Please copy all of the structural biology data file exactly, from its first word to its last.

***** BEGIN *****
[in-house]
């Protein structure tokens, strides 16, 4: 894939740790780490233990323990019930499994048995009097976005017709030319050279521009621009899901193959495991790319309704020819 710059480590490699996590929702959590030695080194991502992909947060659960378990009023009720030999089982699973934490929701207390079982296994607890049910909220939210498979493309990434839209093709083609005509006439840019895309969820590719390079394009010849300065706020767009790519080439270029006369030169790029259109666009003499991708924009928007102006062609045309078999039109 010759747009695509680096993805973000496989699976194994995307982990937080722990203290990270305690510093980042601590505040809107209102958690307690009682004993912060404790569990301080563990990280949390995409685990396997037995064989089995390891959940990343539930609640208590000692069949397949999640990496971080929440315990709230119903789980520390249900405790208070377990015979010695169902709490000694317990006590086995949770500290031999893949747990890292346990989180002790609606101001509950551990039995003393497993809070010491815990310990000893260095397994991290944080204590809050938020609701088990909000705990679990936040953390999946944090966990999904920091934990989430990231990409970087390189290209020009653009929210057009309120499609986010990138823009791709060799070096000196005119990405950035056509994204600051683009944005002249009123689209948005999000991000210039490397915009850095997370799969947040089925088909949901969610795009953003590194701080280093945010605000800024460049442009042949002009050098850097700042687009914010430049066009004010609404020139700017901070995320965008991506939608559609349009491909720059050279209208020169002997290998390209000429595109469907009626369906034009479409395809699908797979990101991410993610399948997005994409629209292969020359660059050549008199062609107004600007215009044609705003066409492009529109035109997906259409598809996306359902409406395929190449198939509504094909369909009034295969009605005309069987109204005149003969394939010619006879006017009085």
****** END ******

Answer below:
[in-house]
């Protein structure tokens, strides 16, 4: 894939740790780490233990323990019930499994048995009097976005017709030319050279521009621009899901193959495991790319309704020819 710059480590490699996590929702959590030695080194991502992909947060659960378990009023009720030999089982699973934490929701207390079982296994607890049910909220939210498979493309990434839209093709083609005509006439840019895309969820590719390079394009010849300065706020767009790519080439270029006369030169790029259109666009003499991708924009928007102006062609045309078999039109 010759747009695509680096993805973000496989699976194994995307982990937080722990203290990270305690510093980042601590505040809107209102958690307690009682004993912060404790569990301080563990990280949390995409685990396997037995064989089995390891959940990343539930609640208590000692069949397949999640990496971080929440315990709230119903789980520390249900405790208070377990015979010695169902709490000694317990006590086995949770500290031999893949747990890292346990989180002790609606101001509950551990039995003393497993809070010491815990310990000893260095397994991290944080204590809050938020609701088990909000705990679990936040953390999946944090966990999904920091934990989430990231990409970087390189290209020009653009929210057009309120499609986010990138823009791709060799070096000196005119990405950035056509994204600051683009944005002249009123689209948005999000991000210039490397915009850095997370799969947040089925088909949901969610795009953003590194701080280093945010605000800024460049442009042949002009050098850097700042687009914010430049066009004010609404020139700017901070995320965008991506939608559609349009491909720059050279209208020169002997290998390209000429595109469907009626369906034009479409395809699908797979990101991410993610399948997005994409629209292969020359660059050549008199062609107004600007215009044609705003066409492009529109035109997906259409598809996306359902409406395929190449198939509504094909369909009034295969009605005309069987109204005149003969394939010619006879006017009085």